Brocard Les Clos Grand Cru Chablis 2010
Chardonnay from Chablis, France
The 'Les Clos' is rich, with great finesse on the nose and a long, satisfying finish with complex aromas of fresh nuts and toasted bread.
Delicious with sushi, sashimi and tuna Carpaccio.
Burghound.com - "The overt wood this displayed from cask last year has been almost completely integrated and now the white flower, citrus and iodine suffused nose expresses itself clearly. There is excellent richness, size, weight and power to the large-scaled, well-detailed and energetic flavors that culminate in an explosive and almost painfully intense finish that delivers huge length. Impressive."
The Wine Advocate - "The Brocard 2010 Chablis Les Clos leads with a notably dusty, chalky aromatic burst, and delivers a strikingly shimmering interaction of lime, apple, and winter pear with salt, chalk, iodine, and crystalline nuances on a firm yet subtly lees-enhanced palate. Finishing with impressive length and ample primary juiciness, if a certain austerity (today anyway), this doesn’t quite engage the salivary glands or the imagination to the same degree as the 2011. But I am confident that this will be well worth following through at least 2020. "
International Wine Cellar - "Pale yellow-straw color. Powerful, expressive aromas of yellow peach, crushed stone, ginger and flinty minerality. Dense, fat and rich, showing a slightly exotic cast to its ripe peachy fruit but good tension and solid supporting minerality. The very long, slowly mounting finish isn't quite as steely as the most classic examples of Chablis but is smooth and rich.
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Some twenty years ago, Jean-Marc Brocard chose to establish his estate in Préhy, a small village near the town of Chablis.... At that time, one of his in-laws, Louis Petit, taught him about the vine and at the same time instilled a deep sense of tradition and respect for nature. Boosted by this knowledge and determined to dedicate himself to a vineyard, Jean-Marc Brocard planted a hectare of vines within the appellation of Chablis.
As a perfectionist, Jean-Marc Brocard naturally erected his purpose-built cellars in the centre of his vineyard to give the grapes his constant attention. Such dedication together with the best quality Chablis soil produce an exceptional wine with a typical mineral style. It is elegant and full of character. Jean-Marc Brocard’s boundless dedication to wine has borne fruit: the Brocard estate now comprises 80 hectares of vines, 65 of which are adjacent to the cellars. View all Brocard Wines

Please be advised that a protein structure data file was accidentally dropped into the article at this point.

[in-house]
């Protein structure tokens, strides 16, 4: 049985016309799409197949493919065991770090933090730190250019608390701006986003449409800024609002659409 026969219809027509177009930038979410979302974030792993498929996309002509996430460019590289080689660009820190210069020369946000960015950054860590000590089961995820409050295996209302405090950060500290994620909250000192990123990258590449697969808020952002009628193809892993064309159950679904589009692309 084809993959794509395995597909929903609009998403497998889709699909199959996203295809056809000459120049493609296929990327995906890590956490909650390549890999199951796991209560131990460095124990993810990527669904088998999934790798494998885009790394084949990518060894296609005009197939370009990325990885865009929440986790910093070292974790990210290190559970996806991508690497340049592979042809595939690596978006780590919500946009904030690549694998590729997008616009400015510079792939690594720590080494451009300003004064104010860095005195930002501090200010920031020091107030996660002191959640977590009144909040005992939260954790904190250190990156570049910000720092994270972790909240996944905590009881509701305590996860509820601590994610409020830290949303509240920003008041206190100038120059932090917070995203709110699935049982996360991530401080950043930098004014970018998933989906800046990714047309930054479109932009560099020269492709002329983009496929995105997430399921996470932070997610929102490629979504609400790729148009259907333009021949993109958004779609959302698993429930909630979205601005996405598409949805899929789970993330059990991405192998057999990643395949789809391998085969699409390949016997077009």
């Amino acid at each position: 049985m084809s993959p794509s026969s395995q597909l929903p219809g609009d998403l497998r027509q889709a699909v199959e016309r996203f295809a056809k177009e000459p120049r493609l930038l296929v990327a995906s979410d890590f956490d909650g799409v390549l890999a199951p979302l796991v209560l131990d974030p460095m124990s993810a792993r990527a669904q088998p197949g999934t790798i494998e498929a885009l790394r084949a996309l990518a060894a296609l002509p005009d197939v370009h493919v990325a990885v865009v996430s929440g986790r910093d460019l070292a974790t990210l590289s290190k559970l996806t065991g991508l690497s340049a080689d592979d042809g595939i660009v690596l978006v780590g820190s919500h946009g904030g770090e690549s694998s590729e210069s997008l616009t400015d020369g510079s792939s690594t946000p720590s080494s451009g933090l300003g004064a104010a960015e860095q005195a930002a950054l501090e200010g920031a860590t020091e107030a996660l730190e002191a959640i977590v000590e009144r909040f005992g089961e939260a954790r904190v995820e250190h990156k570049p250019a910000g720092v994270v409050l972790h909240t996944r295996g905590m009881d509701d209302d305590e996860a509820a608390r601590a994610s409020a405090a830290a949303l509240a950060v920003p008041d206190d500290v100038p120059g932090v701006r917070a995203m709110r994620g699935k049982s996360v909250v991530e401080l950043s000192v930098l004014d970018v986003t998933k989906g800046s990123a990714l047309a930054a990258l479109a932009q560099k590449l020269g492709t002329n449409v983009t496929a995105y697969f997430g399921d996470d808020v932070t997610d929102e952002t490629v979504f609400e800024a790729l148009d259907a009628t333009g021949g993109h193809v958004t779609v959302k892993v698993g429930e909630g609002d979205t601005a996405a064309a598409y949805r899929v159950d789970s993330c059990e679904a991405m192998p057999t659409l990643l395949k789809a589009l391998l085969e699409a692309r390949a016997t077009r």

About ChablisView a map of Chablis wineries
Notable FactsThe northernmost region of Burgundy, Chablis' location is closer to Champagne than its Burgundian neighbor, Cote d'Or. This northern proximity gives Chablis a cool, continental climate. The soil is a limestone base, and in the best vineyard sites that limestone is covered with Kimmeridgian clay, a material that is very high in marine fossils. The climate, paired with these distinctive soils, makes the area particularly suited for Chardonnay - the almost exclusive white grape of the area.
Those who claim not to like Chardonnay will be pleasantly surprised by the uniqueness of Chablis. The winemakers of the region almost always stick to stainless steel for fermentation, and many use no oak at all. If oak-aged, the wine will only be in large French oak barrels, which give the wines flavors that are a far cry from your typical California Chardonnay.
About France - Other regionsWhen it comes to wine, France is a classic. Classic blends, grapes and styles began in the country and they still remain. Think about it - people ask for a Burgundian style Pinot Noir, they refer to wines as Bordeaux or Rhone blends - Champagne even had to pass a law to stop international wineries from putting their region on the label of all sparkling wine.
The top regions of France are: Bordeaux, Burgundy, Champagne, Languedoc-Roussillon, Loire, Rhone. And these regions are so diverse! It makes sense that wine regions throughout the world try to emulate their style. Pinot Noir, Chardonnay, Cabernet Sauvignon and Syrah are no longer French varieties, but international varieties. They may not be the leader of cutting edge technology or value-priced wines, but there is no doubt that they are still producing wines of great quality and diversity.
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